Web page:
When Mack Trucks planned the installation of a new cab assembly line in its Macungie, Pa., plant in 1995, the company thought the time was right to look into retrofitting the building's troublesome lighting system. The facility's 20-yr-old, 400W high-pressure sodium (HPS) highbay fixtures needed repairs on a daily basis, and the time and money spent on maintenance and repairs was unacceptably high. As a result, the company took a systematic approach to find the retrofit that would fit its plant best.

Mack had installed the HPS fixtures when the million-sq-ft facility was built in 1975. The fixtures began creating problems shortly thereafter. The company had mounted the lights without considering how machinery would affect the lighting, and when it installed the assembly-line equipment, the lights created shadows and low light levels unsuitable for certain jobs.

“The cab lines had very poor lighting with the old fixtures,” says Jerry Vogwill, plant facilities section manager. “Color rendition was a problem, and employees literally could not see to do the job. We were having difficulty matching colors on trucks where we had a cab painted a certain color and small parts painted a different color.”

The plant builds each truck to customer specifications, so mixing up colors wasn't acceptable. Vogwill knew something had to be done.

“When we installed the new cab assembly line, one of our goals was to improve the quality of lighting,” he says. “We knew we could obtain a more natural white light by switching to metal-halide lamps.”

The age of the system only added to the problem. A typical HPS lamp with a conventional ballast loses more than 60% of its initial lumen output after just 20,000 hours of operation. As lighting systems age, the lumens delivered to the work surface decreases significantly. That means more errors, more scrap, and an increased likelihood of personal injury. The lumen output of Mack's system had lowered significantly, and operations were starting to suffer. New ballast and lamp technologies extend lamp life to well over 40,000 hr while still maintaining adequate operating lumen levels. This creates a scheduling buffer zone and results in savings in maintenance — Fewer replacements means less labor and less money spent on new lamps.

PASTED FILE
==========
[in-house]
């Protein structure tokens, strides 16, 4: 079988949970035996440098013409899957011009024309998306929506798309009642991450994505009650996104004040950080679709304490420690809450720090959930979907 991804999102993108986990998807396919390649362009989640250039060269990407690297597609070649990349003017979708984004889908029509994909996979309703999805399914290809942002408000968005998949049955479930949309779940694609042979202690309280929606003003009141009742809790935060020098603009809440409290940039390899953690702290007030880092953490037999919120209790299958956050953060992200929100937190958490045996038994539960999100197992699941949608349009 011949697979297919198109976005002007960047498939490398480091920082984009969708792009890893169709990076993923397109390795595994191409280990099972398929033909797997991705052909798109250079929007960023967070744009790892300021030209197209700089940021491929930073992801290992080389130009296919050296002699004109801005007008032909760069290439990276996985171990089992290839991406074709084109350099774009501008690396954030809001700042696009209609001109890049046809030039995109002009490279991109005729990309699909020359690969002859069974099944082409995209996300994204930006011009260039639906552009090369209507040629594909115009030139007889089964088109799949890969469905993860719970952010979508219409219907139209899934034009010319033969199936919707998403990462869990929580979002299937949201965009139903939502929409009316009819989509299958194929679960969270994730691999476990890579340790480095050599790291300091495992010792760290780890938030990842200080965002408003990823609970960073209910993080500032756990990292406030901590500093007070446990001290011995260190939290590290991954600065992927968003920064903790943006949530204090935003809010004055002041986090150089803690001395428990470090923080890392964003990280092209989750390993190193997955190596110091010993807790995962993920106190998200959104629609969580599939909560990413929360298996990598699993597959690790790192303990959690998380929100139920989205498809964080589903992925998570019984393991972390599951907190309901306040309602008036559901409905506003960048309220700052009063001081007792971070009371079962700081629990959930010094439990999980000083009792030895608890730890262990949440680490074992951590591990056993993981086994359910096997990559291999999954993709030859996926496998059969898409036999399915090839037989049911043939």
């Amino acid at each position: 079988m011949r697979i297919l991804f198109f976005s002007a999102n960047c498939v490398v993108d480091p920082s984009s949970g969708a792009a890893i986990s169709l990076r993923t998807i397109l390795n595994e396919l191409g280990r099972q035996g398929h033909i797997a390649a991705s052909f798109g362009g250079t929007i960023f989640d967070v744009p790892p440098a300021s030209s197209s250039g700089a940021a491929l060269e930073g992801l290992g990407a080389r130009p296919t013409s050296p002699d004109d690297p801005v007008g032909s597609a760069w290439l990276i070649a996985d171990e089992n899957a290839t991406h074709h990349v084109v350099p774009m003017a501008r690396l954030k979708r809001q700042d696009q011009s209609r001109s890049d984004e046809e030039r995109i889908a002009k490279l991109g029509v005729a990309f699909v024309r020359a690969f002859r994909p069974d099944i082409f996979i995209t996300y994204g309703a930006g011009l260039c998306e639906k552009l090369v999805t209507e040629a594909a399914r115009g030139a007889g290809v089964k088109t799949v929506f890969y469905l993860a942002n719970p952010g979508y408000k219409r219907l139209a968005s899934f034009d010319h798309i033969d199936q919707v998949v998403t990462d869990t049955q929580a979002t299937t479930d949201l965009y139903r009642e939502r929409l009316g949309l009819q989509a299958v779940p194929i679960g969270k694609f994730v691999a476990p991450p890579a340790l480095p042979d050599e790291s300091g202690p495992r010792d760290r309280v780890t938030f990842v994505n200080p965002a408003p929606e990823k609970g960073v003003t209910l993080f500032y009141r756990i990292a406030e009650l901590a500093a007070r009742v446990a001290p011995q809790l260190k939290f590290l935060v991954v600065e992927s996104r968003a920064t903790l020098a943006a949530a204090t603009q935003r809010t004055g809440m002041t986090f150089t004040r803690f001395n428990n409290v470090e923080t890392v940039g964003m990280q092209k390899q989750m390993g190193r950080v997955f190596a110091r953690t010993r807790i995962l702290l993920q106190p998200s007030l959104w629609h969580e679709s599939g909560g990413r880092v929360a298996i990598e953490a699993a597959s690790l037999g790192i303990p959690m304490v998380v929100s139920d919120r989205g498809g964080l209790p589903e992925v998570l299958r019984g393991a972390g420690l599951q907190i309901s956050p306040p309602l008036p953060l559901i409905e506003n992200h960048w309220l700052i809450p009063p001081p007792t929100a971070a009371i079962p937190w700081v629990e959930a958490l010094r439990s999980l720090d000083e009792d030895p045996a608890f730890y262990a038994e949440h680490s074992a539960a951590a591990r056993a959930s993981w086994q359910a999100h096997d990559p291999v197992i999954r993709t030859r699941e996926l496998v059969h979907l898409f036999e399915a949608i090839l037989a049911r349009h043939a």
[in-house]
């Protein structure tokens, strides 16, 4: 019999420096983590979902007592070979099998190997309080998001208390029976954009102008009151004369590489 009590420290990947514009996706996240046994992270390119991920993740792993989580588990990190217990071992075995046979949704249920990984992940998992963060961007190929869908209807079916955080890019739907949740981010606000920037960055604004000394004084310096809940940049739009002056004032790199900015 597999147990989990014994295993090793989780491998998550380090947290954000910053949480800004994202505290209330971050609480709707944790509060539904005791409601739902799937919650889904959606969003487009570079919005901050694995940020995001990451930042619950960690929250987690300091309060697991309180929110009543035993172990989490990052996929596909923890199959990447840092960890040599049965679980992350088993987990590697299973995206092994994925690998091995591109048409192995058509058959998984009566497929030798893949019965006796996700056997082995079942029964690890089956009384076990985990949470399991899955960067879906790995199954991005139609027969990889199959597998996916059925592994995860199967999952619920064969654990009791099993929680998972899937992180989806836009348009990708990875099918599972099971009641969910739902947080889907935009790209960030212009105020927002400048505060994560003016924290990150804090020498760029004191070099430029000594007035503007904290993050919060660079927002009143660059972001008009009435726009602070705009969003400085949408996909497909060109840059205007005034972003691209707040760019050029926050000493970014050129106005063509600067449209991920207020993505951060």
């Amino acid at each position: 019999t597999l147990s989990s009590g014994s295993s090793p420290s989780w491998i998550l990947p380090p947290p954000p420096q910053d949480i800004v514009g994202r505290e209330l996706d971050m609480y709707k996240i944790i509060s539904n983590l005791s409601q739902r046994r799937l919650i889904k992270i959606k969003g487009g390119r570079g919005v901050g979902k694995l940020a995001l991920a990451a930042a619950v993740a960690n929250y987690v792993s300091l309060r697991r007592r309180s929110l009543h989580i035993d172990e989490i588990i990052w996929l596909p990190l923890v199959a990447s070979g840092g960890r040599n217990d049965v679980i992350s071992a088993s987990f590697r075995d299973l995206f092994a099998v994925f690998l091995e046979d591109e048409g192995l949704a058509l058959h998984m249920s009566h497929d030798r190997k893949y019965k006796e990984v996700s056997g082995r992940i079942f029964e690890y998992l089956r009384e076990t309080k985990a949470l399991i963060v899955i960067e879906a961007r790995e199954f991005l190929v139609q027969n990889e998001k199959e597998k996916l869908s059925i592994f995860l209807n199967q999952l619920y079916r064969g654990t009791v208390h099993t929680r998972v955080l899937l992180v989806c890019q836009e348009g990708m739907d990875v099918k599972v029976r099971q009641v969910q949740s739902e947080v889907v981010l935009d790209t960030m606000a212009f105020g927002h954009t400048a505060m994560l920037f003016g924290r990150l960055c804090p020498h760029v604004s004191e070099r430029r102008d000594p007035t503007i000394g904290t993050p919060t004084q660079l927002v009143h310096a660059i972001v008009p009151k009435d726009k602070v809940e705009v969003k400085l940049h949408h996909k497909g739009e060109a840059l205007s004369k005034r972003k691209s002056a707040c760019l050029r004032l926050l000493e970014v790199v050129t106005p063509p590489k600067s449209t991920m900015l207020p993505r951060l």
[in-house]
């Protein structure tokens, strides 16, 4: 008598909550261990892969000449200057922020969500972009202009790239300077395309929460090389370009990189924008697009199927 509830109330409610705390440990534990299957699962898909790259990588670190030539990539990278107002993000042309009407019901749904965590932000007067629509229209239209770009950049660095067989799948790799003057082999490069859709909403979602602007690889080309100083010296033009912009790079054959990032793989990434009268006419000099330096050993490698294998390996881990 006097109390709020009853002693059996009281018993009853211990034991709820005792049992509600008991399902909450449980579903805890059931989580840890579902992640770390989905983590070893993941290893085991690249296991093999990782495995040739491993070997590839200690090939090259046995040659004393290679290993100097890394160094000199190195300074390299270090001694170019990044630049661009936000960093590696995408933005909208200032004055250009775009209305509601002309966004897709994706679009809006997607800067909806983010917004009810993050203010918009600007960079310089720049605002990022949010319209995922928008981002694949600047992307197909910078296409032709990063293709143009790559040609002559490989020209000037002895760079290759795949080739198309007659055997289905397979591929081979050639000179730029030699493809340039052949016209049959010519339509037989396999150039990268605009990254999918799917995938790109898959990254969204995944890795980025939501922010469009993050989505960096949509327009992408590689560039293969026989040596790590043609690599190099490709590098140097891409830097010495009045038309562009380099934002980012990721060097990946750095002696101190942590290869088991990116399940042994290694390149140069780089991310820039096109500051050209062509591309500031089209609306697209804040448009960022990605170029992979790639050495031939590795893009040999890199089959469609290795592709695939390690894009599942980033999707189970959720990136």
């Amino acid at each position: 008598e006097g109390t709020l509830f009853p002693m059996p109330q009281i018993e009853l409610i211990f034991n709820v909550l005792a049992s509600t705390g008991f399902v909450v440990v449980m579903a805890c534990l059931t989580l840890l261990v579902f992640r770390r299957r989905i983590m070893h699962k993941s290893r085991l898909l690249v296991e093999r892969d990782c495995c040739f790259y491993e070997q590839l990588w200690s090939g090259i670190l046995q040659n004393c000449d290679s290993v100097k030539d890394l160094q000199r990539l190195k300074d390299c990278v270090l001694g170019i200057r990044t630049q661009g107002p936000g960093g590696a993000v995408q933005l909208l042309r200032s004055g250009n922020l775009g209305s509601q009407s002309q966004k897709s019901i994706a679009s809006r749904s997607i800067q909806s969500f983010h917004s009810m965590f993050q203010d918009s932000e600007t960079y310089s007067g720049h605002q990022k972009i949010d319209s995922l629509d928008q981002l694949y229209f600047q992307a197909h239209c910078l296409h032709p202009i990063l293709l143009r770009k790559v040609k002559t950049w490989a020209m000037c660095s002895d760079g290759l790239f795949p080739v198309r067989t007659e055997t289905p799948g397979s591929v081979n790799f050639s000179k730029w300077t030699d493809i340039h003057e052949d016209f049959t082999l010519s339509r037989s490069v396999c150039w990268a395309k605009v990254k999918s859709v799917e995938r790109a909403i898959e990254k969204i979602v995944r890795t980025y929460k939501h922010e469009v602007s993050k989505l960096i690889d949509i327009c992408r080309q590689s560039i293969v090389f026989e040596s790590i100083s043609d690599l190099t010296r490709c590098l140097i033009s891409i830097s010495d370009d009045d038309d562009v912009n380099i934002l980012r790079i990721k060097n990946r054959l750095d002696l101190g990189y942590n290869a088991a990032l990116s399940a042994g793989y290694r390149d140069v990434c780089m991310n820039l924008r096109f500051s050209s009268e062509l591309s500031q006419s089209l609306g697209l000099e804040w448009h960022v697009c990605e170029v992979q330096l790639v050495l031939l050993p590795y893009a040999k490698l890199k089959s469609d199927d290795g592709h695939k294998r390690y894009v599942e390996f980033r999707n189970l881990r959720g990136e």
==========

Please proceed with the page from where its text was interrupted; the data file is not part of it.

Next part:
Mack Engineer Tom Campbell decided to light the new cab line with a different system than the rest of the plant, and contacted lighting representatives for recommendations. Fromm Electric, Bethlehem, Pa., and Diversified Lighting Associates, Allentown, Pa., offered their expertise.

“We first analyzed the system that was in place, tried to find the correct wattage needed, and then figured out what optics would work best to suit Mack's needs,” says Fred Schuler of Diversified Lighting Associates.

Most lighting engineers would have taken one look at the Mack job and immediately thought “highbays.” But Schuler says he decided highbays might not be the best option because Mack was interested in vertical footcandles (fc) and uniformity.

Mack wanted to test and evaluate different fixtures, so Diversified and Fromm installed several fixtures to see how they worked in the facility. Schuler's team realized generating light on a vertical plane was most important, so they went beyond looking at just horizontal footcandles and concentrated on a fixture that would also deliver a high level of vertical footcandles.

With the need for vertical lighting in mind, they selected a luminaire with a precision optical design and low surface brightness. This allowed them to mount at heights of 10 ft to 25 ft. The fixture's square grid distribution improved overall illumination uniformity with 2-to-1 fixture spacing. The system is a perfect fit for the facility's industrial areas where machinery and other vertical obstructions cause shadows and uneven illumination. What's more, the new system requires 20 to 30 fewer fixtures to achieve the same light levels produced by standard peak lead systems. By doubling the life of standard M59 lamps, the system greatly reduces operating and maintenance costs.